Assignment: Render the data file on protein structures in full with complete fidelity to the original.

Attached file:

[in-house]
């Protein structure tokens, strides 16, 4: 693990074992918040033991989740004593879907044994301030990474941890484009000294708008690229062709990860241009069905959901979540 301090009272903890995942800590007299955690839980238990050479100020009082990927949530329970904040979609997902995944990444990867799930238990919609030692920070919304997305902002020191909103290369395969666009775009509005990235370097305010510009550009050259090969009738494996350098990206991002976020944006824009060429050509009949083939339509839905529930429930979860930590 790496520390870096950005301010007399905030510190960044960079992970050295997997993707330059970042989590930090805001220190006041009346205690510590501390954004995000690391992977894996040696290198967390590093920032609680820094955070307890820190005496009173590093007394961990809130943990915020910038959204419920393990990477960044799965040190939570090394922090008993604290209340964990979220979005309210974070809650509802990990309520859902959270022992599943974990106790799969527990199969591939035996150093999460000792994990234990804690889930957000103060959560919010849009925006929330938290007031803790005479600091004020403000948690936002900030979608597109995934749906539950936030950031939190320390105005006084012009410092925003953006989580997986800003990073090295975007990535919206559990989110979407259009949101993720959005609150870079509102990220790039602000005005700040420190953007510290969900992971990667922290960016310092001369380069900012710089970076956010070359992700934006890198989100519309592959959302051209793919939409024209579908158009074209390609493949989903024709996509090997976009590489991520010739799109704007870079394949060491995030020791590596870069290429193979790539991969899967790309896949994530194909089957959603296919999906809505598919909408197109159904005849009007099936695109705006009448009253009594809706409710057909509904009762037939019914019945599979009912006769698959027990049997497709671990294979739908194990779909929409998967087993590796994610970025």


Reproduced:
[in-house]
């Protein structure tokens, strides 16, 4: 693990074992918040033991989740004593879907044994301030990474941890484009000294708008690229062709990860241009069905959901979540 301090009272903890995942800590007299955690839980238990050479100020009082990927949530329970904040979609997902995944990444990867799930238990919609030692920070919304997305902002020191909103290369395969666009775009509005990235370097305010510009550009050259090969009738494996350098990206991002976020944006824009060429050509009949083939339509839905529930429930979860930590 790496520390870096950005301010007399905030510190960044960079992970050295997997993707330059970042989590930090805001220190006041009346205690510590501390954004995000690391992977894996040696290198967390590093920032609680820094955070307890820190005496009173590093007394961990809130943990915020910038959204419920393990990477960044799965040190939570090394922090008993604290209340964990979220979005309210974070809650509802990990309520859902959270022992599943974990106790799969527990199969591939035996150093999460000792994990234990804690889930957000103060959560919010849009925006929330938290007031803790005479600091004020403000948690936002900030979608597109995934749906539950936030950031939190320390105005006084012009410092925003953006989580997986800003990073090295975007990535919206559990989110979407259009949101993720959005609150870079509102990220790039602000005005700040420190953007510290969900992971990667922290960016310092001369380069900012710089970076956010070359992700934006890198989100519309592959959302051209793919939409024209579908158009074209390609493949989903024709996509090997976009590489991520010739799109704007870079394949060491995030020791590596870069290429193979790539991969899967790309896949994530194909089957959603296919999906809505598919909408197109159904005849009007099936695109705006009448009253009594809706409710057909509904009762037939019914019945599979009912006769698959027990049997497709671990294979739908194990779909929409998967087993590796994610970025």